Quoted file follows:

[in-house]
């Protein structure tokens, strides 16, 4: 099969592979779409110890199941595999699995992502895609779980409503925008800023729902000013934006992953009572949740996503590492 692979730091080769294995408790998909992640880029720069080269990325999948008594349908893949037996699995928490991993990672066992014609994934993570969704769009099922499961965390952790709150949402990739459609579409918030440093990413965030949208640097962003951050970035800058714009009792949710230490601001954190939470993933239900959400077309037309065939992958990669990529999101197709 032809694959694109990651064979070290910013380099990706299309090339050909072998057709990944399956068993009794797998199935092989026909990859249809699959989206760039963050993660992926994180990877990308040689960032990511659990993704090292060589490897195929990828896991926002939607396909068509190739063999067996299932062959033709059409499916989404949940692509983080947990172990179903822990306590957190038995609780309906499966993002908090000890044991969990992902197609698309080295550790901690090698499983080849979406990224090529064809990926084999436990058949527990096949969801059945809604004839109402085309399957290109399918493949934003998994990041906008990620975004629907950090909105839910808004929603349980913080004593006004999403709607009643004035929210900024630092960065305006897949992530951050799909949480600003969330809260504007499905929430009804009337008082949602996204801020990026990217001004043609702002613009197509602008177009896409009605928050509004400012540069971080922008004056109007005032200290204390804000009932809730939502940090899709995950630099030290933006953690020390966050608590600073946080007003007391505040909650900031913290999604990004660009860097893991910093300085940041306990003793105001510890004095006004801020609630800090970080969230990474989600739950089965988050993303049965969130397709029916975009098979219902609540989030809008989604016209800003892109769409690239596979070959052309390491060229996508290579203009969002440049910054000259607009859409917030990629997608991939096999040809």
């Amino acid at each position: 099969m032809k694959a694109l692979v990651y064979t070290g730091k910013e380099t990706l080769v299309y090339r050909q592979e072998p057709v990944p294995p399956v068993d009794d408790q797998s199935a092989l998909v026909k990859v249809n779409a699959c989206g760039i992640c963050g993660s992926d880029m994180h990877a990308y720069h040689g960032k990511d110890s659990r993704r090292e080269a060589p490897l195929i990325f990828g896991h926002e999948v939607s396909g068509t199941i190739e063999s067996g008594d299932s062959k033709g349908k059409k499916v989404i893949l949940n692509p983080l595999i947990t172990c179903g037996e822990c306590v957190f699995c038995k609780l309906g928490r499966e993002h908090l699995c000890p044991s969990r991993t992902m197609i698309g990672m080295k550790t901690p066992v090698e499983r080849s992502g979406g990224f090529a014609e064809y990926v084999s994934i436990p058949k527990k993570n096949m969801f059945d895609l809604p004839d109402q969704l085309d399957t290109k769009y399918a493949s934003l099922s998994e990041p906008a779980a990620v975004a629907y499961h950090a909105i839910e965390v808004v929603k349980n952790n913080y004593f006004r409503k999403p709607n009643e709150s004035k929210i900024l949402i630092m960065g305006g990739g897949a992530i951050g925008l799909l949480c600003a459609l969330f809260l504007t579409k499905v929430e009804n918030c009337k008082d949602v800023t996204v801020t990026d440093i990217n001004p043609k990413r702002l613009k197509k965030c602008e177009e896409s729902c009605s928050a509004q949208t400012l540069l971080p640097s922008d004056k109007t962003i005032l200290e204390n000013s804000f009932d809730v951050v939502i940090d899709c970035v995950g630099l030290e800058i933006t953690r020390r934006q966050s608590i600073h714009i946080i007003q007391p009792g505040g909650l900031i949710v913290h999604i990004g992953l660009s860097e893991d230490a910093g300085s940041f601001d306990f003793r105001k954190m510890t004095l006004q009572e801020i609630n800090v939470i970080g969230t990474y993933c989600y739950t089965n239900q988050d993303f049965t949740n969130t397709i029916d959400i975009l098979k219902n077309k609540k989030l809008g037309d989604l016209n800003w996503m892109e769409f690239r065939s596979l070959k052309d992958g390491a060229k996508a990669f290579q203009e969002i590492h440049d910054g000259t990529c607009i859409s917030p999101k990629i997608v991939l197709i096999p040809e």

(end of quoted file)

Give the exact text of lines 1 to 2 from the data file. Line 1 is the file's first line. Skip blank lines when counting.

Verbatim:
[in-house]
């Protein structure tokens, strides 16, 4: 099969592979779409110890199941595999699995992502895609779980409503925008800023729902000013934006992953009572949740996503590492 692979730091080769294995408790998909992640880029720069080269990325999948008594349908893949037996699995928490991993990672066992014609994934993570969704769009099922499961965390952790709150949402990739459609579409918030440093990413965030949208640097962003951050970035800058714009009792949710230490601001954190939470993933239900959400077309037309065939992958990669990529999101197709 032809694959694109990651064979070290910013380099990706299309090339050909072998057709990944399956068993009794797998199935092989026909990859249809699959989206760039963050993660992926994180990877990308040689960032990511659990993704090292060589490897195929990828896991926002939607396909068509190739063999067996299932062959033709059409499916989404949940692509983080947990172990179903822990306590957190038995609780309906499966993002908090000890044991969990992902197609698309080295550790901690090698499983080849979406990224090529064809990926084999436990058949527990096949969801059945809604004839109402085309399957290109399918493949934003998994990041906008990620975004629907950090909105839910808004929603349980913080004593006004999403709607009643004035929210900024630092960065305006897949992530951050799909949480600003969330809260504007499905929430009804009337008082949602996204801020990026990217001004043609702002613009197509602008177009896409009605928050509004400012540069971080922008004056109007005032200290204390804000009932809730939502940090899709995950630099030290933006953690020390966050608590600073946080007003007391505040909650900031913290999604990004660009860097893991910093300085940041306990003793105001510890004095006004801020609630800090970080969230990474989600739950089965988050993303049965969130397709029916975009098979219902609540989030809008989604016209800003892109769409690239596979070959052309390491060229996508290579203009969002440049910054000259607009859409917030990629997608991939096999040809």